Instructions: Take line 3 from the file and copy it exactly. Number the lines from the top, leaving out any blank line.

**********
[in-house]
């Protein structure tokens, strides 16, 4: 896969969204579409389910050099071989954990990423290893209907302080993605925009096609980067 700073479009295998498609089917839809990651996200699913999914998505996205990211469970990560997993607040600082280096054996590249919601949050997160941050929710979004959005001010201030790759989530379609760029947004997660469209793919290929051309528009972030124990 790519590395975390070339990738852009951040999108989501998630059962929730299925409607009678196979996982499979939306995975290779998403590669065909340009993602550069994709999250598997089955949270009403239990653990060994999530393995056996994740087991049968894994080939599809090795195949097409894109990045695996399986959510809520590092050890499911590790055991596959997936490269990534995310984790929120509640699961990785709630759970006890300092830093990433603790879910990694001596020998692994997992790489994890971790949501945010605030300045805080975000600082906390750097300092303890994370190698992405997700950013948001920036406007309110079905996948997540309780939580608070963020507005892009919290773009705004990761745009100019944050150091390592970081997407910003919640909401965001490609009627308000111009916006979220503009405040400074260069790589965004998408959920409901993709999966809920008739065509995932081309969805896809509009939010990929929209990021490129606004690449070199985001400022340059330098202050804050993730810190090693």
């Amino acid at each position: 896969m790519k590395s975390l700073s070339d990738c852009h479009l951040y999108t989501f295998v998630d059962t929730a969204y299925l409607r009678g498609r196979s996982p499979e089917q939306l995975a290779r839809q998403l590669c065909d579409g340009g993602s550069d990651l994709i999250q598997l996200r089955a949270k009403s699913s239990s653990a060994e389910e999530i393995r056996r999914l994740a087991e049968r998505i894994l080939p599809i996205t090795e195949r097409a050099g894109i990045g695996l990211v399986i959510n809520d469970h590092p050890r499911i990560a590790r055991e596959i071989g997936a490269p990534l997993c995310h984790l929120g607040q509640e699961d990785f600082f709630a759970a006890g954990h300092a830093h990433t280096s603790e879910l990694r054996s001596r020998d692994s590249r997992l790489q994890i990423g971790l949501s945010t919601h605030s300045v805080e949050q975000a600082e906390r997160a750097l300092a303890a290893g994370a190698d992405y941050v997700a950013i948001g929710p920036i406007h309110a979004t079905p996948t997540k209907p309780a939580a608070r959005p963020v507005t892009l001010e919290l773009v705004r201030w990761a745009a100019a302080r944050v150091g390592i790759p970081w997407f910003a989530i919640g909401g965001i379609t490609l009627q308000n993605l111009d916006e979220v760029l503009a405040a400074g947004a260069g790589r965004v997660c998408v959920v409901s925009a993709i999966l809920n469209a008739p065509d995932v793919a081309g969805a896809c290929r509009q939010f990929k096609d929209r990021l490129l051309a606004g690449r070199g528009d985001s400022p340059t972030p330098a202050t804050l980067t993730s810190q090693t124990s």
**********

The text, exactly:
């Amino acid at each position: 896969m790519k590395s975390l700073s070339d990738c852009h479009l951040y999108t989501f295998v998630d059962t929730a969204y299925l409607r009678g498609r196979s996982p499979e089917q939306l995975a290779r839809q998403l590669c065909d579409g340009g993602s550069d990651l994709i999250q598997l996200r089955a949270k009403s699913s239990s653990a060994e389910e999530i393995r056996r999914l994740a087991e049968r998505i894994l080939p599809i996205t090795e195949r097409a050099g894109i990045g695996l990211v399986i959510n809520d469970h590092p050890r499911i990560a590790r055991e596959i071989g997936a490269p990534l997993c995310h984790l929120g607040q509640e699961d990785f600082f709630a759970a006890g954990h300092a830093h990433t280096s603790e879910l990694r054996s001596r020998d692994s590249r997992l790489q994890i990423g971790l949501s945010t919601h605030s300045v805080e949050q975000a600082e906390r997160a750097l300092a303890a290893g994370a190698d992405y941050v997700a950013i948001g929710p920036i406007h309110a979004t079905p996948t997540k209907p309780a939580a608070r959005p963020v507005t892009l001010e919290l773009v705004r201030w990761a745009a100019a302080r944050v150091g390592i790759p970081w997407f910003a989530i919640g909401g965001i379609t490609l009627q308000n993605l111009d916006e979220v760029l503009a405040a400074g947004a260069g790589r965004v997660c998408v959920v409901s925009a993709i999966l809920n469209a008739p065509d995932v793919a081309g969805a896809c290929r509009q939010f990929k096609d929209r990021l490129l051309a606004g690449r070199g528009d985001s400022p340059t972030p330098a202050t804050l980067t993730s810190q090693t124990s």